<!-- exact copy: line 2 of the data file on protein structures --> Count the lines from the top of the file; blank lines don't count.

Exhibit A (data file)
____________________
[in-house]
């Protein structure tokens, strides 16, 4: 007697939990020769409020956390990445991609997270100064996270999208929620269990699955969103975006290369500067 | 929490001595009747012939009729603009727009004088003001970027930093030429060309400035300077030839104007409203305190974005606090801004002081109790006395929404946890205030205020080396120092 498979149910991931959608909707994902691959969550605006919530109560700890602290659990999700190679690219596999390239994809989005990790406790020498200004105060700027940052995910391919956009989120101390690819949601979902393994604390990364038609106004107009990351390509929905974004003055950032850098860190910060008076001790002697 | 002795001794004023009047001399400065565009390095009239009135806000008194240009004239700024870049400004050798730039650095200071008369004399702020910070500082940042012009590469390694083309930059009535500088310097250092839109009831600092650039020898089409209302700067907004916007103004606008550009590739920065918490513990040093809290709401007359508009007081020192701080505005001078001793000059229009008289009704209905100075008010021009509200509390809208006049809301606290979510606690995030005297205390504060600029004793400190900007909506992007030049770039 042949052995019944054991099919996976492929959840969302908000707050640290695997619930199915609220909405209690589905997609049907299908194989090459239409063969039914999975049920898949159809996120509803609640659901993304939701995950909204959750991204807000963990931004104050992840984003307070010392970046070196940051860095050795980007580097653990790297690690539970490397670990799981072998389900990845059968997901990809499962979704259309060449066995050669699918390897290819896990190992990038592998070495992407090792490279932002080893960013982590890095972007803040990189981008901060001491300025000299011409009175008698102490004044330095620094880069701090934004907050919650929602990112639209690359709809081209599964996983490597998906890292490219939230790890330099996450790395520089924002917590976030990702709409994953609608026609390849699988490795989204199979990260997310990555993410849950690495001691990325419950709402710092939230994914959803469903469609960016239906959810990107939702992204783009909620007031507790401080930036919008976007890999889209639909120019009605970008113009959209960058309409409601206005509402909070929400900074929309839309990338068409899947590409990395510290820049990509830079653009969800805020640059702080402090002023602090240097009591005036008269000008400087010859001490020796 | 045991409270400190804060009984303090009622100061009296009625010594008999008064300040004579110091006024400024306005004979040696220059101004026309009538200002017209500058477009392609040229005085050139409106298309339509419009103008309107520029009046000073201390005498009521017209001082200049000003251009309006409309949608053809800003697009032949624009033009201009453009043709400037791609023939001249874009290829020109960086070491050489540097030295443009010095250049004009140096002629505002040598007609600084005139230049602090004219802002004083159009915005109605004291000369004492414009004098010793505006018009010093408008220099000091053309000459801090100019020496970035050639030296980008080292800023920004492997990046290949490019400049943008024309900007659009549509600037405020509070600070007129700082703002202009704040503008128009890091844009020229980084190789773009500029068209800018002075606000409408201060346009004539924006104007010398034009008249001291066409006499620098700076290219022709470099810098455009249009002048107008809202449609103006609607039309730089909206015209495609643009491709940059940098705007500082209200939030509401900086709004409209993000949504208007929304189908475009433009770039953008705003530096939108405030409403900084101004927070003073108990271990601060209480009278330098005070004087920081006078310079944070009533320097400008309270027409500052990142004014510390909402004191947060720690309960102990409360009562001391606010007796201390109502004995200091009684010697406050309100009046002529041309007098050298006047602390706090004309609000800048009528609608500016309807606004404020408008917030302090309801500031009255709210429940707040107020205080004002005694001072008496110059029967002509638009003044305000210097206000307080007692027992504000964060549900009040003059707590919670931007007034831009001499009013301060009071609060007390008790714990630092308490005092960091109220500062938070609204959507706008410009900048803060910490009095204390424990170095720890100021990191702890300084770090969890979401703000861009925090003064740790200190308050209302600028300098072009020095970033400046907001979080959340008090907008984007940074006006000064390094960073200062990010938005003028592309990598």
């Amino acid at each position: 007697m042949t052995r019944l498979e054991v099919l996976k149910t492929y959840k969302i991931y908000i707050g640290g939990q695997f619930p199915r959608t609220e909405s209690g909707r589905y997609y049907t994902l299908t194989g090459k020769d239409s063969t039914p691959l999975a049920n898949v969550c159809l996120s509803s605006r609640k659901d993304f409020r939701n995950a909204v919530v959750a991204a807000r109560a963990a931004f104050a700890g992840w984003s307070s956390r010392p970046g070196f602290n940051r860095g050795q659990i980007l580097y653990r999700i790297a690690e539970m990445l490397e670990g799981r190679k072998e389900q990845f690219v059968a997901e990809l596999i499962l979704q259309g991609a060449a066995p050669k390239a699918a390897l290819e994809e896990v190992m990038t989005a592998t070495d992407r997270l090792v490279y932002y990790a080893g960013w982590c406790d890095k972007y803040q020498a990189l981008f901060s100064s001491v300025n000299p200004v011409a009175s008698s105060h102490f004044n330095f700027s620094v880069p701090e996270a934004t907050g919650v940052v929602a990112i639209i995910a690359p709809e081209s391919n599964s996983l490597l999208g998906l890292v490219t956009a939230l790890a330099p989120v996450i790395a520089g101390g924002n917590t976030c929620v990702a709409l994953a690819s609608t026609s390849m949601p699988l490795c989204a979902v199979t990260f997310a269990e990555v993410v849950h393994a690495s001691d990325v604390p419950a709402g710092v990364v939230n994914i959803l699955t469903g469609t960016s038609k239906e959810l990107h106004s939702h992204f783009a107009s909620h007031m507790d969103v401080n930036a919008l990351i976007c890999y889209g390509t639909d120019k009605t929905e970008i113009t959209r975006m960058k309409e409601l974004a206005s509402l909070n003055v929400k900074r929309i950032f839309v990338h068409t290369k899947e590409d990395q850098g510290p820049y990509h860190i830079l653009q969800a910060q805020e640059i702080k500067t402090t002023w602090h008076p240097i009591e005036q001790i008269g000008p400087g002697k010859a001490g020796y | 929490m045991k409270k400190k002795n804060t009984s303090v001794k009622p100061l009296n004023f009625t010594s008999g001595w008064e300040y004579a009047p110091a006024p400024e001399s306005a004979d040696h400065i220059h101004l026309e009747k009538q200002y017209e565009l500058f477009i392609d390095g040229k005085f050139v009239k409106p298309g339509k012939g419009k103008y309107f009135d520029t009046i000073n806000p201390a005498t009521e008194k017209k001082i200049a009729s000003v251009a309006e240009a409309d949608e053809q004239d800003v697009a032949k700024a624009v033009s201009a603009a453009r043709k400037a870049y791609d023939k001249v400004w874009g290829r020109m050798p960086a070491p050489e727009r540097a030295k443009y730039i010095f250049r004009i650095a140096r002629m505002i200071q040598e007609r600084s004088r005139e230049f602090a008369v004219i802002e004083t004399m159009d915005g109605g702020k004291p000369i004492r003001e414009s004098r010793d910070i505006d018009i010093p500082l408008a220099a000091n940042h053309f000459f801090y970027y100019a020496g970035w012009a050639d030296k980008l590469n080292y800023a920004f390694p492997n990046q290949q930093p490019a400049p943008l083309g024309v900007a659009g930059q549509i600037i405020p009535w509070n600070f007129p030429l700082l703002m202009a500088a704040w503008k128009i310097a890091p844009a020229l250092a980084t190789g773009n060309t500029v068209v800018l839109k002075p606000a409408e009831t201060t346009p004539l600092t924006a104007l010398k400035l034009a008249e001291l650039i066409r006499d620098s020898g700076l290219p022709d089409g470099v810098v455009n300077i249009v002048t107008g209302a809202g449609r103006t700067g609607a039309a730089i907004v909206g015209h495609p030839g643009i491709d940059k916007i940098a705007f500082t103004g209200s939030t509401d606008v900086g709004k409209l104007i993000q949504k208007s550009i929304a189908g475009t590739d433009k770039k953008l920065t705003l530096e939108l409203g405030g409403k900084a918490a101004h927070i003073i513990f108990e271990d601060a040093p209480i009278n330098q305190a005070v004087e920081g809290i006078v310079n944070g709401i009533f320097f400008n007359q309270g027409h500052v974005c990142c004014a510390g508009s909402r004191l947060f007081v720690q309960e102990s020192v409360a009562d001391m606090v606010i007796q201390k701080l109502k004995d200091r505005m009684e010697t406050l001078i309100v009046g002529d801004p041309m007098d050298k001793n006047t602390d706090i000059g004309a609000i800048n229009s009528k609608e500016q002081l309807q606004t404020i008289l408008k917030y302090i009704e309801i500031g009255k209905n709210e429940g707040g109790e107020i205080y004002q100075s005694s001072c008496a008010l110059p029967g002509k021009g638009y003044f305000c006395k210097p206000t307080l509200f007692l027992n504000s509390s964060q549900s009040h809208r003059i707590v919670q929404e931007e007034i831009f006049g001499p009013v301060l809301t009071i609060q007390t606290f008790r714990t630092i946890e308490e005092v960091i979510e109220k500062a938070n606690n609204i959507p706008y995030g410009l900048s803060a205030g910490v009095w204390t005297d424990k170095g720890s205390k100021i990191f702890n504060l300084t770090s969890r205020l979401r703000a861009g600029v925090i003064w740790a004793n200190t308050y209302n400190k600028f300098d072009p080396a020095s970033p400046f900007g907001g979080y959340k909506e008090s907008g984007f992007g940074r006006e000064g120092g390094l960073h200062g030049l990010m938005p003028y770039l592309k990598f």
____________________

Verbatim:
């Protein structure tokens, strides 16, 4: 007697939990020769409020956390990445991609997270100064996270999208929620269990699955969103975006290369500067 | 929490001595009747012939009729603009727009004088003001970027930093030429060309400035300077030839104007409203305190974005606090801004002081109790006395929404946890205030205020080396120092 498979149910991931959608909707994902691959969550605006919530109560700890602290659990999700190679690219596999390239994809989005990790406790020498200004105060700027940052995910391919956009989120101390690819949601979902393994604390990364038609106004107009990351390509929905974004003055950032850098860190910060008076001790002697 | 002795001794004023009047001399400065565009390095009239009135806000008194240009004239700024870049400004050798730039650095200071008369004399702020910070500082940042012009590469390694083309930059009535500088310097250092839109009831600092650039020898089409209302700067907004916007103004606008550009590739920065918490513990040093809290709401007359508009007081020192701080505005001078001793000059229009008289009704209905100075008010021009509200509390809208006049809301606290979510606690995030005297205390504060600029004793400190900007909506992007030049770039 042949052995019944054991099919996976492929959840969302908000707050640290695997619930199915609220909405209690589905997609049907299908194989090459239409063969039914999975049920898949159809996120509803609640659901993304939701995950909204959750991204807000963990931004104050992840984003307070010392970046070196940051860095050795980007580097653990790297690690539970490397670990799981072998389900990845059968997901990809499962979704259309060449066995050669699918390897290819896990190992990038592998070495992407090792490279932002080893960013982590890095972007803040990189981008901060001491300025000299011409009175008698102490004044330095620094880069701090934004907050919650929602990112639209690359709809081209599964996983490597998906890292490219939230790890330099996450790395520089924002917590976030990702709409994953609608026609390849699988490795989204199979990260997310990555993410849950690495001691990325419950709402710092939230994914959803469903469609960016239906959810990107939702992204783009909620007031507790401080930036919008976007890999889209639909120019009605970008113009959209960058309409409601206005509402909070929400900074929309839309990338068409899947590409990395510290820049990509830079653009969800805020640059702080402090002023602090240097009591005036008269000008400087010859001490020796 | 045991409270400190804060009984303090009622100061009296009625010594008999008064300040004579110091006024400024306005004979040696220059101004026309009538200002017209500058477009392609040229005085050139409106298309339509419009103008309107520029009046000073201390005498009521017209001082200049000003251009309006409309949608053809800003697009032949624009033009201009453009043709400037791609023939001249874009290829020109960086070491050489540097030295443009010095250049004009140096002629505002040598007609600084005139230049602090004219802002004083159009915005109605004291000369004492414009004098010793505006018009010093408008220099000091053309000459801090100019020496970035050639030296980008080292800023920004492997990046290949490019400049943008024309900007659009549509600037405020509070600070007129700082703002202009704040503008128009890091844009020229980084190789773009500029068209800018002075606000409408201060346009004539924006104007010398034009008249001291066409006499620098700076290219022709470099810098455009249009002048107008809202449609103006609607039309730089909206015209495609643009491709940059940098705007500082209200939030509401900086709004409209993000949504208007929304189908475009433009770039953008705003530096939108405030409403900084101004927070003073108990271990601060209480009278330098005070004087920081006078310079944070009533320097400008309270027409500052990142004014510390909402004191947060720690309960102990409360009562001391606010007796201390109502004995200091009684010697406050309100009046002529041309007098050298006047602390706090004309609000800048009528609608500016309807606004404020408008917030302090309801500031009255709210429940707040107020205080004002005694001072008496110059029967002509638009003044305000210097206000307080007692027992504000964060549900009040003059707590919670931007007034831009001499009013301060009071609060007390008790714990630092308490005092960091109220500062938070609204959507706008410009900048803060910490009095204390424990170095720890100021990191702890300084770090969890979401703000861009925090003064740790200190308050209302600028300098072009020095970033400046907001979080959340008090907008984007940074006006000064390094960073200062990010938005003028592309990598």